Churches Support Flood Victims

Churches Support Flood Victims

Download PDF

As the flood waters continue to rise the Churches have established appeals for the Queensland flood victims. Donations may be made through the Anglican Church Rockhampton Diocese, the Catholic Church through Vinnies Qld Flood Appeal, the Churches of Christ through Care Community Foundation, the Lutheran Church Queensland District, The Salvation Army in conjunction with Woolworths and Big W stores and the Uniting Church through Lifeline Queensland. Appeals have also been launched to support the 51 NSW communities recently declared natural disaster areas.

The National Council of Churches in Australia (NCCA) joins with all Australians to express great concern for the many communities and people affected by the floods in NSW and Queensland. Reverend Tara Curlewis, NCCA General Secretary, said “It is truly devastating to see flooding of this magnitude affecting so many towns first in NSW and now in Queensland. On behalf of the NCCA I extend our care, support and sympathy to the thousands who are affected by these floods, those who have lost their homes or possessions and the farmers who have lost crops or livestock.”

The National Council of Churches in Australia condemns the horrific attack perpetrated against the Coptic Orthodox Christians during the New Year’s Eve midnight mass in the Saints Church in Alexandria, Egypt.

At least 21 people are dead and many more injured following a bomb explosion outside the Church of Saint Mark and Saint Peter after the New Year Eve mass ended and people were filling out onto the street to return to their homes. 

Saturday, 18 December 2010 01:00

Filipino Health Workers 'Morong 43' Walk Free

In the early hours of Saturday morning news filtered out of Manila that 38 of the 43 community health workers walked free after 10 months and seven days in detention. This news is warmly welcomed by the National Council of Churches in Australia (NCCA). The Reverend Tara Curlewis, General Secretary of the NCCA said “yesterday’s news that a court in Rizal province ordered their release after the State prosecutors withdrew charges was fantastic. Now to know that these people are reunited with their families sees the hopes of many around the world became a reality.”

Tuesday, 23 November 2010 01:00

Aid Agency Hits Back at Christmas Waste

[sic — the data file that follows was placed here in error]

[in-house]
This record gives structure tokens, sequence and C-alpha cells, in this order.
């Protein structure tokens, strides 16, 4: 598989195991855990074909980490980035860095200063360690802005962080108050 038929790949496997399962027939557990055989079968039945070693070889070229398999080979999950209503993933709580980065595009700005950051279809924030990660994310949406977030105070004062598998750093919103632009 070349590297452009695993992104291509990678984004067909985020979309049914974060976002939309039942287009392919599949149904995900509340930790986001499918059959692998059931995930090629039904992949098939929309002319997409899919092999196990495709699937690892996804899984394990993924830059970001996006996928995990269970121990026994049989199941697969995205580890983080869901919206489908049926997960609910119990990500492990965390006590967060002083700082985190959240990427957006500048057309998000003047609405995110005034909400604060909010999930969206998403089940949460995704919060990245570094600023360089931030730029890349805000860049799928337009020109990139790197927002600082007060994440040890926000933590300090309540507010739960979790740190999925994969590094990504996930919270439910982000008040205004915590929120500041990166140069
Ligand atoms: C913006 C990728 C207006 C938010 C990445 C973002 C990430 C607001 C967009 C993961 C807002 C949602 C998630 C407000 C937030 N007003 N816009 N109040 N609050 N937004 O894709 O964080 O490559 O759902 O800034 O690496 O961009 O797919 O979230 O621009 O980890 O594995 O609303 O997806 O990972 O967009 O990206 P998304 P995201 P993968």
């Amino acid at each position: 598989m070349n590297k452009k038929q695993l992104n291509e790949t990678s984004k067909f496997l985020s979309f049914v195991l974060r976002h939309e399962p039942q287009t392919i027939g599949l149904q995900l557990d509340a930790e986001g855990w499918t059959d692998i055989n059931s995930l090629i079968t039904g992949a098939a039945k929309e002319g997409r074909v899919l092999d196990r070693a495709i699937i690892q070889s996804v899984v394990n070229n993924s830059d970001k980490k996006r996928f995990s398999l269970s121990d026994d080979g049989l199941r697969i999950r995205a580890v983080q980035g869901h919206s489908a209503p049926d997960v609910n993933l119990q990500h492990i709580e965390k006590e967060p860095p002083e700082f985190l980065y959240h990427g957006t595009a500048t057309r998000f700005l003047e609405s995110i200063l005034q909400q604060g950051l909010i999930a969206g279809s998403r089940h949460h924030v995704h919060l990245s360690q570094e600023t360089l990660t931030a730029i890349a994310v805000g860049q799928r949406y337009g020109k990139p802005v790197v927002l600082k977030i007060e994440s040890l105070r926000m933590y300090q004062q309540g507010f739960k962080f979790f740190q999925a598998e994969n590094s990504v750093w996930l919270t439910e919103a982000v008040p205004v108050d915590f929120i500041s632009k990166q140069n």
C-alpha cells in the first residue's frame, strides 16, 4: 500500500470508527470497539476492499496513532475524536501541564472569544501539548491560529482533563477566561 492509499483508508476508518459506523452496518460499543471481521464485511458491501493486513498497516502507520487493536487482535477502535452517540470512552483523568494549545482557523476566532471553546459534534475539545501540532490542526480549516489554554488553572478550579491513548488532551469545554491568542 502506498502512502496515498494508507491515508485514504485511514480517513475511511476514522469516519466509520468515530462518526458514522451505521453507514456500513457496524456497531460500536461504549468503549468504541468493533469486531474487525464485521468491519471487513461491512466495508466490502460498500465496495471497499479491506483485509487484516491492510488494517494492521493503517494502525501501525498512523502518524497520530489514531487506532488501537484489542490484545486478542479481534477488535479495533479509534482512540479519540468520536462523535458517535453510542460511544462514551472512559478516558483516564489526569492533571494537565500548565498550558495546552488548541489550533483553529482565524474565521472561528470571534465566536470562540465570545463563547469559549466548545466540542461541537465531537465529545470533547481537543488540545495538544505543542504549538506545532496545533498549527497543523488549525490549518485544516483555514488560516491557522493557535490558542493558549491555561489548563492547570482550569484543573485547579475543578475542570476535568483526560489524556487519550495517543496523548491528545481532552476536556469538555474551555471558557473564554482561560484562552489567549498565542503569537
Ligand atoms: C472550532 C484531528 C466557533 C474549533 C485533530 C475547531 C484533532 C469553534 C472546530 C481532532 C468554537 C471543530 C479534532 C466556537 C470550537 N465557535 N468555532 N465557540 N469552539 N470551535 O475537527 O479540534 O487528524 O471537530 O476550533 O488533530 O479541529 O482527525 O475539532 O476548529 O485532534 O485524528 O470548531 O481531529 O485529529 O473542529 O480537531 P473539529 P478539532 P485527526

From act for peace the International Aid Agency of the National Council of Churches

Dowload a pdf of this release

Today, the international aid agency Act for Peace launched its annual appeal, the Christmas Bowl, encouraging Australians to share their Christmas with war-torn communities. The appeal is set to hit back at the billions of dollars spent each December on Christmas gifts that prove to be unwanted.

Act for Peace’s Executive Director, Alistair Gee said, “We’re injecting some meaning back into Christmas. It’s not all about socks, scented candles and neck ties. With the help of Australians, we’re aiming to raise over $2.7 million to support war-torn and refugee communities around the world. What do we have to lose? Well, apart from a few socks and foot spas.”

The National Council of Churches in Australia (NCCA) shares the grief of Iraqi Christians following deadly attacks whilst people attended church in Baghdad. “With broken hearts we mourn the tragic and violent deaths of our brothers and sisters at Mass on 31 October” said the Reverend Tara Curlewis, NCCA General Secretary.

from the National Aboriginal and Torres Strait Islander Ecumenical Commission of the National Council of Churches in Australia

download a pdf of this release

The announcement by the Prime Minister that the Government will work towards recognising Aboriginal and Torres Strait Islander Peoples in the Constitution was welcomed by the National Aboriginal and Torres Strait Islander Ecumenical Commission (NATSIEC) as a positive action to address a long overdue omission.

Executive Secretary of the NATSIEC, Mr Graeme Mundine, has however raised concerns that Constitutional recognition will not mean anything unless the rights of Indigenous people are protected and respected in all policy decisions and implementation.